ディストラクション・ベイビーズ 「Deisutorakushon Beibi-zu」
Running Time: 108 mins.
Director: Tetsuya Mariko
Writer: Tetsuya Mariko, Kohei Kiyasu (Screenplay),
Starring: Yuya Yagira, Masaki Suda, Nana Komatsu, Nijiro Murakami, Sosuke Ikematsu, Denden,
Writer-director Tetsuya Mariko’s fourth feature film is a realistic take on the idea of anger begetting more anger with nothing to break the cycle as a teen named Taira terrifies Shikoku with a wave of violence that draws a variety of innocents and other outsiders into a twisted game.
It all starts in Mitsuhama with the disappearance of 18-year-old Taira (Yuya Yagira). His brother Shota (Nijiro Murakami) is the last person to witness him leaving their home. With an air of jollity, Taira turns, waves and shouts, “Shota, I’m leaving town!” before getting beaten up by a gang. He’s saved when an older man named Kondo (Denden) steps in. This is the ominous start of Taira’s destructive path as he wanders from Mitsuhama port to the downtown shotengai and yokocho of the city of Matsuyama, picking random fistfights with teens, musicians, thugs, and fully-fledged yakuza.
As Taira aimlessly wanders through Matsuyama, provoking fights with random bystanders, one of the people he picks on is the high schooler Yuya (Masaki Suda) whose story gets added to Taira’s. Handsome as his exterior is, the boy is a craven parasite, a loudmouth with a misogynistic streak he displays when he picks on women and teenage girls. Taira does what Yuya cannot, he externalises his anger and dominates others but he is stronger than Yuya because his targets will fight back. Yuya feeds off this and rallies the bigger boy to beat up more people while filming it on his camera.
It isn’t just the boys who do some fighting because another parallel narrative is added in the shape of a hostess by the name of Nana (Nana Komatsu). Ruthless and cunning, her cute exterior hides a venomous viper who gets her thrills from lying and stealing. She gets dragged into Taira’s street-side scuffles which become even more mindless and indiscriminate and deadly as the group leave behind a trail of blood and mass confusion sparking a media frenzy.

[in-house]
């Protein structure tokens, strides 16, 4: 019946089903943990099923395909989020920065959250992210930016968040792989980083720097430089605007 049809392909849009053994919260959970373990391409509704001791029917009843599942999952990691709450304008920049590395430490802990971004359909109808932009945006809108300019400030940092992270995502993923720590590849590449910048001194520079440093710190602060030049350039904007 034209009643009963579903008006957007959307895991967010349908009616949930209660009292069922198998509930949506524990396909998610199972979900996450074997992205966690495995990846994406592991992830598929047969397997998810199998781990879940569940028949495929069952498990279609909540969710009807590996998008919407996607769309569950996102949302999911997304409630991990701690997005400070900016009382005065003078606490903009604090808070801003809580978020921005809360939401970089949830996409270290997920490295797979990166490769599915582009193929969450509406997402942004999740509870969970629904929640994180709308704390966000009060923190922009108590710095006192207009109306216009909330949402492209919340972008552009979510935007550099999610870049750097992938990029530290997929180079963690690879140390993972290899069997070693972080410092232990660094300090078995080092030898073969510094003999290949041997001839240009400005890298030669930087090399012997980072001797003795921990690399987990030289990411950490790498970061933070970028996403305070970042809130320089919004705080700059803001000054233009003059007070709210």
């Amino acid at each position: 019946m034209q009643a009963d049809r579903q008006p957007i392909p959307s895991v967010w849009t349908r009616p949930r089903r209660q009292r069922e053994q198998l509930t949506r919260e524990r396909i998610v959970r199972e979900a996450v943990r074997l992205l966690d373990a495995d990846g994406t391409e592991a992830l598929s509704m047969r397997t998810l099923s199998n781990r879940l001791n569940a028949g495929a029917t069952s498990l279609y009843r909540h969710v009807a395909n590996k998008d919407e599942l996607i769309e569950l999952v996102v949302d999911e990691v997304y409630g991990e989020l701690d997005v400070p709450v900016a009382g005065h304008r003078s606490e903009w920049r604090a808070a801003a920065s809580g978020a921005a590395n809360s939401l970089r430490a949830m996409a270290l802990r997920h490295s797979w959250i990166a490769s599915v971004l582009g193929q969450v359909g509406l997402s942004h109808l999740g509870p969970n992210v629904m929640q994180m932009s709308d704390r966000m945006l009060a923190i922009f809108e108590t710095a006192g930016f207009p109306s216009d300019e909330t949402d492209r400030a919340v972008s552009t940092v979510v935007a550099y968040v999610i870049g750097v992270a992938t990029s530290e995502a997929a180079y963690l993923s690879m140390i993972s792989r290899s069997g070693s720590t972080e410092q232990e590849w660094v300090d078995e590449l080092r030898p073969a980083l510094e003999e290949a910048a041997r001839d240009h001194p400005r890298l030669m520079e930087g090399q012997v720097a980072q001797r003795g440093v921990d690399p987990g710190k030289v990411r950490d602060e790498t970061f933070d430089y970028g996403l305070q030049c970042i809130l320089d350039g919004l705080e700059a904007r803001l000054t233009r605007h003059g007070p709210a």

That’s as far as the narrative really goes.This is a mood piece. Many of the characters get dragged into and struggle to make sense of the violence and so will the audience as the script avoids any explanations leaving it for viewers to intuit something from the atmosphere and slight narrative details. During a police interview with Shota, we piece together parts of his and Taira’s broken background and neglect is writ large. Being on the bottom run of the social ladder and with no family background leaves the boys exposed to certain aspects of male culture which promotes bravado, machismo, and violence. Taira is an embodiment of these things.
The film takes place at the height of summer, just before the coming of age festival. In this place the Itsukushima Shrine autumn festival is where men carry shrines and battle it out for supremacy. Last year’s festival was marked by a death. It is all the men talk about. Outside of the festival, gangsters roam the streets and hang out at the door of hostess clubs and younger guys imitate them. Most of the male characters get into scraps and the dialogue they use is mostly empty macho boasting of violence and domination. Taira does this and his actions emphasises the nihilism of a story where the toxic atmosphere of anger shrouds everyone. This is an atmospheric piece made potent by the performances which are equal parts anger, hopelessness, malice, and selfishness, as everyone is soaked in ugly emotions, empty vessels who are waiting to be filled up by pain.